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Indigenous Hockey Showcase in Gatineau, Que. gives athletes chance to shine

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More than 100 young First Nations hockey players took to the Slush Puppie Centre in Gatineau Friday for the inaugural Indigenous Hockey Showcase.

The event seeks to connect up-and-coming Indigenous athletes with U.S. prep schools to give them a better sense of where the sport can lead them in life.

Athletes were hard at work displaying their skills in front of the post-secondary scouters. McGill University took charge of the testing, measuring the speed and endurance of individual players.

Behind the glass – event organizer and former NHL player John Chabot watches with pride.

John: Former NHL star John Chabot greets the young hockey players at the Indigenous Hockey Showcase in Gatineau, Que. Apr. 12, 2024 (Sam Houpt/CTV News)

"We're so happy with the turnout," he said. "We want the coaches to be able to see the kids in practice, how they work, how they listen, and their attention to detail."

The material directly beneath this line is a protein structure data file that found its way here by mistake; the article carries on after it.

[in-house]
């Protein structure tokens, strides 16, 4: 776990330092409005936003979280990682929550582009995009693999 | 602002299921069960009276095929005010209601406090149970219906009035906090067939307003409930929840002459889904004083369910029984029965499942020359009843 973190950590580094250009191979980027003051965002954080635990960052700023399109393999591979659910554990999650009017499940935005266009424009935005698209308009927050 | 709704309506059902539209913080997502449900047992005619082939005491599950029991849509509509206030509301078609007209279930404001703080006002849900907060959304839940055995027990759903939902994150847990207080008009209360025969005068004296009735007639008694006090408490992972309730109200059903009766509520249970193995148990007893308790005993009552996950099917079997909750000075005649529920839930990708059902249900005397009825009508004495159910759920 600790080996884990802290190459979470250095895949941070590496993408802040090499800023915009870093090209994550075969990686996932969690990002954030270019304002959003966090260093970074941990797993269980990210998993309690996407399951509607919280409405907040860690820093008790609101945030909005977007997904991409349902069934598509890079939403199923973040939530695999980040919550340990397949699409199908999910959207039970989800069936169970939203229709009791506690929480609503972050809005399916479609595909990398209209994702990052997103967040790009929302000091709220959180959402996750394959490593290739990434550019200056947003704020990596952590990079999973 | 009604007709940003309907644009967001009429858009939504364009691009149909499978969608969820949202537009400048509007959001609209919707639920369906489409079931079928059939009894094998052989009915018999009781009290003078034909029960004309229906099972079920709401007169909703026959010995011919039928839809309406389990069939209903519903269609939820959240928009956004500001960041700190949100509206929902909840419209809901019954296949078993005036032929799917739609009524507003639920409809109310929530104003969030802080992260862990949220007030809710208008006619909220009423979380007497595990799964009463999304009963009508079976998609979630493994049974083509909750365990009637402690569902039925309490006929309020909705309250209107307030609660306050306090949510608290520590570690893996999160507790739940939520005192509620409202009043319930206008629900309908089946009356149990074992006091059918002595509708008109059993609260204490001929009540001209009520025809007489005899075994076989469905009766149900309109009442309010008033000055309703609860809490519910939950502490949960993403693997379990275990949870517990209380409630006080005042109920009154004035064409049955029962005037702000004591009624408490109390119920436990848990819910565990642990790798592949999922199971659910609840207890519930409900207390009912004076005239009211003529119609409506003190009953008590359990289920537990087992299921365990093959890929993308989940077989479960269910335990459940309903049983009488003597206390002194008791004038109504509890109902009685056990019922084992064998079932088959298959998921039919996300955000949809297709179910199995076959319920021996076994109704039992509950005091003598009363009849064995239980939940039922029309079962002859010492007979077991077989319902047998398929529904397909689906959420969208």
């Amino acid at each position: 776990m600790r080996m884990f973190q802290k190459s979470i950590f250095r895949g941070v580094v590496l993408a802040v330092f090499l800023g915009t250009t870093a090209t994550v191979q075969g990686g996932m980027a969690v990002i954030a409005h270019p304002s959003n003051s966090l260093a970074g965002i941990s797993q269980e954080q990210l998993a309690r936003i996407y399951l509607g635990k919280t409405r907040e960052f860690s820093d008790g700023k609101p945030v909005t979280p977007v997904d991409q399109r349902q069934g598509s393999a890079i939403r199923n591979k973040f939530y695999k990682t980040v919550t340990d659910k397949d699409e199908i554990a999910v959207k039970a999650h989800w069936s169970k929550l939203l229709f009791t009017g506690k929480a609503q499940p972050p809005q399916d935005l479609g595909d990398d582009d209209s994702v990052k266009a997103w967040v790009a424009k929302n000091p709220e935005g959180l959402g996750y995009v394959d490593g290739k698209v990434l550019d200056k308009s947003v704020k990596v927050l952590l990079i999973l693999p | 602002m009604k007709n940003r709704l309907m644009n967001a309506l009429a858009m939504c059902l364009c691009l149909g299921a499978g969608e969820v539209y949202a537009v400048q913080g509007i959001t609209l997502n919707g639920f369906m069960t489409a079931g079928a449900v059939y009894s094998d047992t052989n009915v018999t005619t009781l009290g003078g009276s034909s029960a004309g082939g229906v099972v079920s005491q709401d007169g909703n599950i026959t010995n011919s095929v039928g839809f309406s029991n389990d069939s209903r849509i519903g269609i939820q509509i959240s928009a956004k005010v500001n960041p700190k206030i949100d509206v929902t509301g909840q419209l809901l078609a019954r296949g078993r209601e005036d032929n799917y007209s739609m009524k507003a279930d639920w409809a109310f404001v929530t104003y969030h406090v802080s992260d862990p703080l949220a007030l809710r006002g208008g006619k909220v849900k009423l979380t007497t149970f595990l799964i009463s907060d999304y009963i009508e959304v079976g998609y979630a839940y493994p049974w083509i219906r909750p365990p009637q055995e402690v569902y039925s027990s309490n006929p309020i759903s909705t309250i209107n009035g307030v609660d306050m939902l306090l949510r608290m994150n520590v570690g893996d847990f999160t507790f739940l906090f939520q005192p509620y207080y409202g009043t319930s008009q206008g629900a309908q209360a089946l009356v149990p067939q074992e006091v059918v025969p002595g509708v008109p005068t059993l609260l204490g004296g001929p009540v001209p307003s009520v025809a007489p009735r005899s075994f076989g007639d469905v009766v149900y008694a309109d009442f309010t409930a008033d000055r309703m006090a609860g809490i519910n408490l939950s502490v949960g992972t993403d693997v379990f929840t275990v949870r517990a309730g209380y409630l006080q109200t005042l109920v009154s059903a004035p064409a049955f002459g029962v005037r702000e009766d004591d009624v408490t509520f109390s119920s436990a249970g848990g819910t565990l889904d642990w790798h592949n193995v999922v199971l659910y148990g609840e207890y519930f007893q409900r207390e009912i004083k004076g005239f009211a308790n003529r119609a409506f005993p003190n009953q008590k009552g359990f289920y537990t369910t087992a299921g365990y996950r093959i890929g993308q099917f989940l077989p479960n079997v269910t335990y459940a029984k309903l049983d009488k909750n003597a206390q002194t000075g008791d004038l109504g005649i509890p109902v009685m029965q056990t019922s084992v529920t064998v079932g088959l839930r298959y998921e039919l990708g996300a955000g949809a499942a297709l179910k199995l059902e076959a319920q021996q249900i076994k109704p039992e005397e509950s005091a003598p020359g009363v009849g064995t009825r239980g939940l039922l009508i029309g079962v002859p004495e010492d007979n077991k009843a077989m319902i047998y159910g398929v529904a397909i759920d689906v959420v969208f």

Which means the stakes are high for the young athletes.

"I'm a bit excited for the scouts that are watching," said 15-year-old Keaton Atsynia.

"It's a little scary," said teammate Jaxton McComber.

Reid Brascoupé was taking the pressure in stride: "Pretty confident!"

For some, the day holds special meaning. The event is dedicated to one of its planners and former player Charly Washipabano - the first James Bay Cree to play NCAA hockey.

His son Zane was in attendance Friday and ready to take on the day.

"I came for the showcase today that my late dad was working on," Zane said. "We'll get to show our power, how good we are, and show what we're like [to the scouters]."

Nine First Nations communities were represented during the showcase - some traveling from across Quebec and Ontario to participate.

"It's kind of cool seeing all the Crees here," said Zane.

"All the Indigenous girls get the chance to play far away – I'm pretty excited," said Amberly Neposh.

Athletes performing sidestep drills for a coach at the Indigenous Hockey Showcase in Gatineau, Que. Apr. 12, 2024 (Sam Houpt/CTV News)

From here, the plan is to grow the showcase to include all age groups.

"If you're an under 13, you get on the radar," explained Chabot. "If you're an under 15, you're at the next step, and under 17 you're at that point where you can be invited the following season."

Even if some may not make the NHL, Chabot is a firm believer in the life experience able to be gained from the sport.

"You can translate that to every other part of your life, and if you're willing to do that, hockey can be a vehicle to give you an opportunity."

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